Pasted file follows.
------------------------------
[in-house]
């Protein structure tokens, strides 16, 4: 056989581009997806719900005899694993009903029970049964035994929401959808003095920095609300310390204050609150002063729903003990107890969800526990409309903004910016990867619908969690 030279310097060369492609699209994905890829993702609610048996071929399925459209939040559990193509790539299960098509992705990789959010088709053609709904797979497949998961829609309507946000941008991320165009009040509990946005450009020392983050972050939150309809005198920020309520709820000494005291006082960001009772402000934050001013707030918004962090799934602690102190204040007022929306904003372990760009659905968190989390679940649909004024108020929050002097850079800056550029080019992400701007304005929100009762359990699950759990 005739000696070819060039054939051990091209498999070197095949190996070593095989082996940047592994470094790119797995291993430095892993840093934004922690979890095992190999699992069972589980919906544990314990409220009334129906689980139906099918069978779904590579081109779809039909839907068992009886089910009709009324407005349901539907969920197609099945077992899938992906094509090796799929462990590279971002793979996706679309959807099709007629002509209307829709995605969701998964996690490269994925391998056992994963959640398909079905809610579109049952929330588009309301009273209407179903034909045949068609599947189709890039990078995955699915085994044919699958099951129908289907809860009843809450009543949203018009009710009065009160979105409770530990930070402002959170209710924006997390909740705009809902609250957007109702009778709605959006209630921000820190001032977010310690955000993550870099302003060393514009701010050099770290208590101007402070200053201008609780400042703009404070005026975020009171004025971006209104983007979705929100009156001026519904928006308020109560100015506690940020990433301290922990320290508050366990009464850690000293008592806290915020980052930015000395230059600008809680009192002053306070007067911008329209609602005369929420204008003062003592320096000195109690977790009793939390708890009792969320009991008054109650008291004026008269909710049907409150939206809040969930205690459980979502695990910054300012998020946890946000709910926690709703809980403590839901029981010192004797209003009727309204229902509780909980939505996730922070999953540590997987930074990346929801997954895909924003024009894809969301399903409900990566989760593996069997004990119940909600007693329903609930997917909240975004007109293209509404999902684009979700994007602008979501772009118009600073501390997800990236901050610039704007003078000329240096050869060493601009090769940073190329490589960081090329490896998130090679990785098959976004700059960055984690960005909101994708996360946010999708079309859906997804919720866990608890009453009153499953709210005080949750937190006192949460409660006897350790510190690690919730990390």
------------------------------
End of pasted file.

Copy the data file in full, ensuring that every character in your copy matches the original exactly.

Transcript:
[in-house]
């Protein structure tokens, strides 16, 4: 056989581009997806719900005899694993009903029970049964035994929401959808003095920095609300310390204050609150002063729903003990107890969800526990409309903004910016990867619908969690 030279310097060369492609699209994905890829993702609610048996071929399925459209939040559990193509790539299960098509992705990789959010088709053609709904797979497949998961829609309507946000941008991320165009009040509990946005450009020392983050972050939150309809005198920020309520709820000494005291006082960001009772402000934050001013707030918004962090799934602690102190204040007022929306904003372990760009659905968190989390679940649909004024108020929050002097850079800056550029080019992400701007304005929100009762359990699950759990 005739000696070819060039054939051990091209498999070197095949190996070593095989082996940047592994470094790119797995291993430095892993840093934004922690979890095992190999699992069972589980919906544990314990409220009334129906689980139906099918069978779904590579081109779809039909839907068992009886089910009709009324407005349901539907969920197609099945077992899938992906094509090796799929462990590279971002793979996706679309959807099709007629002509209307829709995605969701998964996690490269994925391998056992994963959640398909079905809610579109049952929330588009309301009273209407179903034909045949068609599947189709890039990078995955699915085994044919699958099951129908289907809860009843809450009543949203018009009710009065009160979105409770530990930070402002959170209710924006997390909740705009809902609250957007109702009778709605959006209630921000820190001032977010310690955000993550870099302003060393514009701010050099770290208590101007402070200053201008609780400042703009404070005026975020009171004025971006209104983007979705929100009156001026519904928006308020109560100015506690940020990433301290922990320290508050366990009464850690000293008592806290915020980052930015000395230059600008809680009192002053306070007067911008329209609602005369929420204008003062003592320096000195109690977790009793939390708890009792969320009991008054109650008291004026008269909710049907409150939206809040969930205690459980979502695990910054300012998020946890946000709910926690709703809980403590839901029981010192004797209003009727309204229902509780909980939505996730922070999953540590997987930074990346929801997954895909924003024009894809969301399903409900990566989760593996069997004990119940909600007693329903609930997917909240975004007109293209509404999902684009979700994007602008979501772009118009600073501390997800990236901050610039704007003078000329240096050869060493601009090769940073190329490589960081090329490896998130090679990785098959976004700059960055984690960005909101994708996360946010999708079309859906997804919720866990608890009453009153499953709210005080949750937190006192949460409660006897350790510190690690919730990390």